Infant cradle swings are devices that allow a baby to be rocked back and forth to help them calm down or sleep. These typically involve a cradle part, which holds the infant, and a stand for the cradle, which provides the motion and rocking action. Cradle swings often utilize mechanical or electric power to make the cradle rock back and forth.
The stand part of an infant swing is a stationary product consisting of a frame that is mechanically powered to allow a baby to swing in a seated position. The swings are meant for use from birth until a child is able to sit up without support.
Infant cradle swings have been associated with various injury risks due to:
- The cradle seat falling off the frame;
- The entire unit tipping over;
- Movable parts breaking and causing injury;
- Malfunctioning of the electronic or other power-assisted rocking features.
Infant cradle swings can be dangerous, because there is a tendency for the parent to leave the infant alone in the swing while the automatic swinging mechanism is operating. This can cause an injury at a time when the parent is not present and watching, which can further complicate the hazard.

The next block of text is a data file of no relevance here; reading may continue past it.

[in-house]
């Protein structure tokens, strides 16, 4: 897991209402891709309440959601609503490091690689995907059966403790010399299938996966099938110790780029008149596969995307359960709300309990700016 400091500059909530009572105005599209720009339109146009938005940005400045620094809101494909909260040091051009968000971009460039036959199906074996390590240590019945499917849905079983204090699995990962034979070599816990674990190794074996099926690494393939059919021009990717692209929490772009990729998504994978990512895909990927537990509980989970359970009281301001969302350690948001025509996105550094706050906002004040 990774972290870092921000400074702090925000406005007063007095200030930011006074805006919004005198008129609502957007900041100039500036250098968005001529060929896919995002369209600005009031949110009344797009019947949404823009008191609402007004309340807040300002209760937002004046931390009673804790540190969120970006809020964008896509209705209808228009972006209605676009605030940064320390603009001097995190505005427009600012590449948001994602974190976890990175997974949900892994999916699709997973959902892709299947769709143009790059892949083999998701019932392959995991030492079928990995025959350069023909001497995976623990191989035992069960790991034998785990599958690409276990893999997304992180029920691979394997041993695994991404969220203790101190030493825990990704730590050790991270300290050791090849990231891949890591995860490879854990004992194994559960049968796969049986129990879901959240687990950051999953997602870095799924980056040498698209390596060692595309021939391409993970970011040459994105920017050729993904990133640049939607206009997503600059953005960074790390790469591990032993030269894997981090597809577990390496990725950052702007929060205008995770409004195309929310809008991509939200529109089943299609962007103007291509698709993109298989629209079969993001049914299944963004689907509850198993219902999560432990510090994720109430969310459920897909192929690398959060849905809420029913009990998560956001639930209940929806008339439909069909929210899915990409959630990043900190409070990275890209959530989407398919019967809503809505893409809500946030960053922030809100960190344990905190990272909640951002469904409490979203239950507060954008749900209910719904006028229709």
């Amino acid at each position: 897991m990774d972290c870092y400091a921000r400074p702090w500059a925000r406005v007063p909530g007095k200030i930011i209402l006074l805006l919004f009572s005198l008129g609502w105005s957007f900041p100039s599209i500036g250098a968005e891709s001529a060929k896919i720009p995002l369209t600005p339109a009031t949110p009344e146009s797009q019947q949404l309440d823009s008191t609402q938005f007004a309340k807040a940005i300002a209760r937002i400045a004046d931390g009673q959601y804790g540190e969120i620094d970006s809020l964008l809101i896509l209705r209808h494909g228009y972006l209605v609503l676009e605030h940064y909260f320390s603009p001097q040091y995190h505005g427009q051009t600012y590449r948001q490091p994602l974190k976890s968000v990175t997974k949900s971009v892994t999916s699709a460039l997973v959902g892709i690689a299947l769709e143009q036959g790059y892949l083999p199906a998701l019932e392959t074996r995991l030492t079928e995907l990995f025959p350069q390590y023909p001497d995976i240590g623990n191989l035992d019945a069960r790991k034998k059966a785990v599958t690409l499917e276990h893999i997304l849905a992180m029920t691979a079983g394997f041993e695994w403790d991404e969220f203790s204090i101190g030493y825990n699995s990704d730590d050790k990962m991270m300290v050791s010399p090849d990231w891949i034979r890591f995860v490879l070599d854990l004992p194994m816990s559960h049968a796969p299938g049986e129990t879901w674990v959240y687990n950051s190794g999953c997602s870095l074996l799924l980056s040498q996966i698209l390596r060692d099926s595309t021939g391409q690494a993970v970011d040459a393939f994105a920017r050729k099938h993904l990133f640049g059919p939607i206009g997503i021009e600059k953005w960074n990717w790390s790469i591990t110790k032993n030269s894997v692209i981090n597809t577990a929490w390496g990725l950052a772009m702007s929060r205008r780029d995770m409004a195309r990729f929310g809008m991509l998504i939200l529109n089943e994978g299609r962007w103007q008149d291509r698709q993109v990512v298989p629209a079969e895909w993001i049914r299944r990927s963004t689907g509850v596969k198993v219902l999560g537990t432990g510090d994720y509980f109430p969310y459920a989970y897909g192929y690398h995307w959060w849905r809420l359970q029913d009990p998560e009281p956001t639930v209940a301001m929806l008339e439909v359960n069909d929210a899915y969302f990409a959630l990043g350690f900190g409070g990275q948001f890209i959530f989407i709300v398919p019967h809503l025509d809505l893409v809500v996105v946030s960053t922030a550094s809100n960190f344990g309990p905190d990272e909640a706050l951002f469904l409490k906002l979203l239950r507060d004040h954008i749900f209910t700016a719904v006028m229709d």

Before 2012, the U.S. Consumer Product Safety Commission (CPSC) received dozens of reports of injuries to infants caused by the use of infant swings, including reports of at least two deaths. In response to these reports, the CPSC enacted new safety requirements for the manufacturers of baby swings. The standards apply to all infant swings, as well as to cradle swings and travel swings.
The new standard requires that manufacturers perform a stability test to ensure that their swings are manufactured so as not to tip over during use. In addition, manufacturers must perform a safety test aimed at preventing unintended folding of the stand that holds the cradle when it is in use. The new safety standard also requires tests of the restraint systems to prevent breaking or slipping of the safety belts when the swing is in use.
It also requires more explicit warning labels to prevent slump-over deaths for infants who are not old enough to hold up their own heads. The warning stresses that proper use of the swing is to keep the cradle in the furthest reclining position until the infant can carry the weight of its head, which happens when an infant is around 4 months old. This last recommendation regarding safe use is critical. A parent should assess whether their child is able to hold up its head.